- Enable 2 factor authentication – Google, Dropbox, OneDrive
- They send a text to your cellphone in combination with your password to gain access
- Check to see if your personal information like credit cards and passwords are posted online
Be aware of the Dark Web
- Buy and sell anything illegal.
- Fake credit cards
- Murder for hire
- You name it, it’s on there.
Dark leaks – Site used to sell government secrets
What is a phishing e-mail?
Emails that are disguised to look like it’s from a reputable company but has links or attachments to malware that help a hacker gain access to your system
Trend Micro found that a whopping 91% of cyber attacks resulting data breach begin with a “spear phishing” e-mail…
Get Gmail. They do a good job at filtering most of these emails out of your inbox.
- I don’t recognize the sender’s email address as someone I ordinarily communicate with.
- This email is from someone outside my organization and it’s not related to my job responsibilities.
- This email was sent from someone inside the organization or from a customer, vendor, or partner and is very unusual or out of character.
- Is the sender’s email address from a suspicious domain? (like micorsoft-support.om)
- I don’t know the sender personally and they were not vouched by someone I trust.
- I don’t have a business relationship nor any past communications with the sender.
- This is an unexpected or unusual email with an embedded hyperlink or an attachment from someone I hadn’t communicated with recently
- I was cc’d on an email sent to one or more people, but I don’t personally know the other people it was sent to.
- I received an email that was also sent to an unusual mix of people.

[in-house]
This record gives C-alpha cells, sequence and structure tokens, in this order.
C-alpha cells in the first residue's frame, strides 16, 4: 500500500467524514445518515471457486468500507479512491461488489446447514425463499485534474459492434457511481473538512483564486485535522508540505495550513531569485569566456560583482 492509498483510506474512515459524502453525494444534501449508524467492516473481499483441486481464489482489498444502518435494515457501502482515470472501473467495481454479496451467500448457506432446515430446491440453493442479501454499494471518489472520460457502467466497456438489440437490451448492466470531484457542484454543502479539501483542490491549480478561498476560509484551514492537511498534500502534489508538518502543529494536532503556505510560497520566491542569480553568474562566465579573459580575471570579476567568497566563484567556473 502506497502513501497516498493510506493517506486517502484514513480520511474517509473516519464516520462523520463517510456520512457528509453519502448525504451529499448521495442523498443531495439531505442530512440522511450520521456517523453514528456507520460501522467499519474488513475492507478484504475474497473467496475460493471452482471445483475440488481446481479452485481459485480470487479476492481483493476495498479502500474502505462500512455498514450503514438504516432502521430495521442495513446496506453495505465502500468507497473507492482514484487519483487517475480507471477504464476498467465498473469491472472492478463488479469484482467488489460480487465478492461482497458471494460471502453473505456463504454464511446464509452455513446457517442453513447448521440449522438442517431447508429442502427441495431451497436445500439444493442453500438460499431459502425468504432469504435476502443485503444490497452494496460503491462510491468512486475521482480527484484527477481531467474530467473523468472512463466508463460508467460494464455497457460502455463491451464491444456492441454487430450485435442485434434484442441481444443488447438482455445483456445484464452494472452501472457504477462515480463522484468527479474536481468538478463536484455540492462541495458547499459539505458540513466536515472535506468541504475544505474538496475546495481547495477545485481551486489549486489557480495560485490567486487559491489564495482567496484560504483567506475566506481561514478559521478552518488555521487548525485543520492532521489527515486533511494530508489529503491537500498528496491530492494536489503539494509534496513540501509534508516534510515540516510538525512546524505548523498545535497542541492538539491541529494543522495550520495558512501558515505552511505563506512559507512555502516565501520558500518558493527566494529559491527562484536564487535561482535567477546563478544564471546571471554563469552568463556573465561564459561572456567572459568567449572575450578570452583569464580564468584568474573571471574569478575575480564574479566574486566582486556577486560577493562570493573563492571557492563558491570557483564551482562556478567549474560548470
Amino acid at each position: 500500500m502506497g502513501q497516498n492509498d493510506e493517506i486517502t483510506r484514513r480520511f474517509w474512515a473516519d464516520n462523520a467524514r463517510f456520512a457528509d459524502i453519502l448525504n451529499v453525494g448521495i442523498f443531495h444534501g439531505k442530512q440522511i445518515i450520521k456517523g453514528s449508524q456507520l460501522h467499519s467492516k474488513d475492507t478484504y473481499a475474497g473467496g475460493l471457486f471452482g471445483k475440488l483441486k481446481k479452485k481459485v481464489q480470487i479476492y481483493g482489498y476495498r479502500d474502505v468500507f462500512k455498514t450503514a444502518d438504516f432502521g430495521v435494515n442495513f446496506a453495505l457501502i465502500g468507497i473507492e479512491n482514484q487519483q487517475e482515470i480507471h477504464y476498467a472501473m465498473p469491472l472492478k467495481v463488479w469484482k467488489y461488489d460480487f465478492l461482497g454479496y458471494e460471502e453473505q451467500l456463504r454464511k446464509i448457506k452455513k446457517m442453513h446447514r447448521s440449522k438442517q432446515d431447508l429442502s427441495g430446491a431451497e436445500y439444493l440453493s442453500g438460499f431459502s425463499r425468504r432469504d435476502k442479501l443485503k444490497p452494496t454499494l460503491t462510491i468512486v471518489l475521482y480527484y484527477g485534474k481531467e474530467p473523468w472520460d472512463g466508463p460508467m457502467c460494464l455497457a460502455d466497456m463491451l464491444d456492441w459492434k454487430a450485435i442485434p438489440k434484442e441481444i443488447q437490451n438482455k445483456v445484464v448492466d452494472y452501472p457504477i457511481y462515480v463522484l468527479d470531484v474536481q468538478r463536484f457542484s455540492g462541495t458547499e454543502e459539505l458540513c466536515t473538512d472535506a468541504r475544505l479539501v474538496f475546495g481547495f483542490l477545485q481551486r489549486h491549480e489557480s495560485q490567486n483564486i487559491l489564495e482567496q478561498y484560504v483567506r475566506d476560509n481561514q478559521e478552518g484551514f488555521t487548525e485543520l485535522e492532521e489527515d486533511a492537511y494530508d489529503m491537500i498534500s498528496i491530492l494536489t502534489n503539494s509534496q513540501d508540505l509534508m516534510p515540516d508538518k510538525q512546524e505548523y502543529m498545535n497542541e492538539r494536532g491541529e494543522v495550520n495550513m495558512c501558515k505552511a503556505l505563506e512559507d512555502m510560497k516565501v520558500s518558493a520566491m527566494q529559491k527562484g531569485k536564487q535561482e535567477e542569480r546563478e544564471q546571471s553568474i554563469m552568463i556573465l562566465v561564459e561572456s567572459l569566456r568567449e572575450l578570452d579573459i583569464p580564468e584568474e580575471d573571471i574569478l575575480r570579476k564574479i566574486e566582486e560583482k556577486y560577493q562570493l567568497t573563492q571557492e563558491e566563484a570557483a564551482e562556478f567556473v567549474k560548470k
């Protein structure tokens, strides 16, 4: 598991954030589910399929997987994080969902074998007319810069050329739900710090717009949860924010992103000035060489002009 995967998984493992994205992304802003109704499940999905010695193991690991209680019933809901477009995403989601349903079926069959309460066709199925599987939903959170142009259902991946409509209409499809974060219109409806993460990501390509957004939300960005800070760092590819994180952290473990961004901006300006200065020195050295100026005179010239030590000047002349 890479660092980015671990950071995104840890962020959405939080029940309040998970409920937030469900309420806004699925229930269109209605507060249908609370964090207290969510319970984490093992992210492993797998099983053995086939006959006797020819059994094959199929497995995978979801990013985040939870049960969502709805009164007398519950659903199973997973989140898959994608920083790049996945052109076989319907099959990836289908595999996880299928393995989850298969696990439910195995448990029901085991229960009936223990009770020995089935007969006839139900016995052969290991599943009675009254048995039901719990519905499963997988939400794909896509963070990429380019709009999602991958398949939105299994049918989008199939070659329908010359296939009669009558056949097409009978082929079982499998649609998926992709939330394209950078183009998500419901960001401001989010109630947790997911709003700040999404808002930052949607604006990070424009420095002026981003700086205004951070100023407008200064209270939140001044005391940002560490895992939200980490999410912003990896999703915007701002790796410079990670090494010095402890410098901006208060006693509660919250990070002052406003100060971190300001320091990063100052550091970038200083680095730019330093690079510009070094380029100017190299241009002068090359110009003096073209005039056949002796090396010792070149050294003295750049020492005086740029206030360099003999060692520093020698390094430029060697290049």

- For instance a seemingly random group of people at your organization whose last names start with the same letter, or a whole list of unrelated addresses
- Did I receive an email that I normally would get during regular business hours, but it was sent at an unusual time like 3 a.m.?
- Did I get an email with a subject line that is irrelevant or does not match the content?
- Is the email message a reply to something I never sent or request?
- I hover my mouse over a hyperlink that’s displayed in the email message, but the link to address is for a different web site. (This is a big red flag.)
- I received an email that only has long hyperlinks with no further information and the rest of the email is completely blank.
- I received an email with a hyperlink that is a misspelling of a known web site. For instance, www.bankofarnerica.com – the“m”is really two characters –“r & n”)
- The sender included an email attachment that I was not expecting or that makes no sense in relation to the email message.
- (This sender doesn’t ordinarily send me these types of attachments.
- I see an attachment with a possibly dangerous file type. The only file type that is always safe to click on is a .TXT file.
- Is the sender asking me to click on a link or open an attachment to avoid a negative consequence, or to gain something of value?
- Is the email out of the ordinary, or does it have bad grammar or spelling errors?
- Is the sender asking me to click a link or open up an attachment that seems odd or illogical?
- Do I have an uncomfortable gut feeling about the sender’s request to open an attachment or click a link?
- Is the email asking me to look at a compromising or embarrassing picture of myself or someone I know?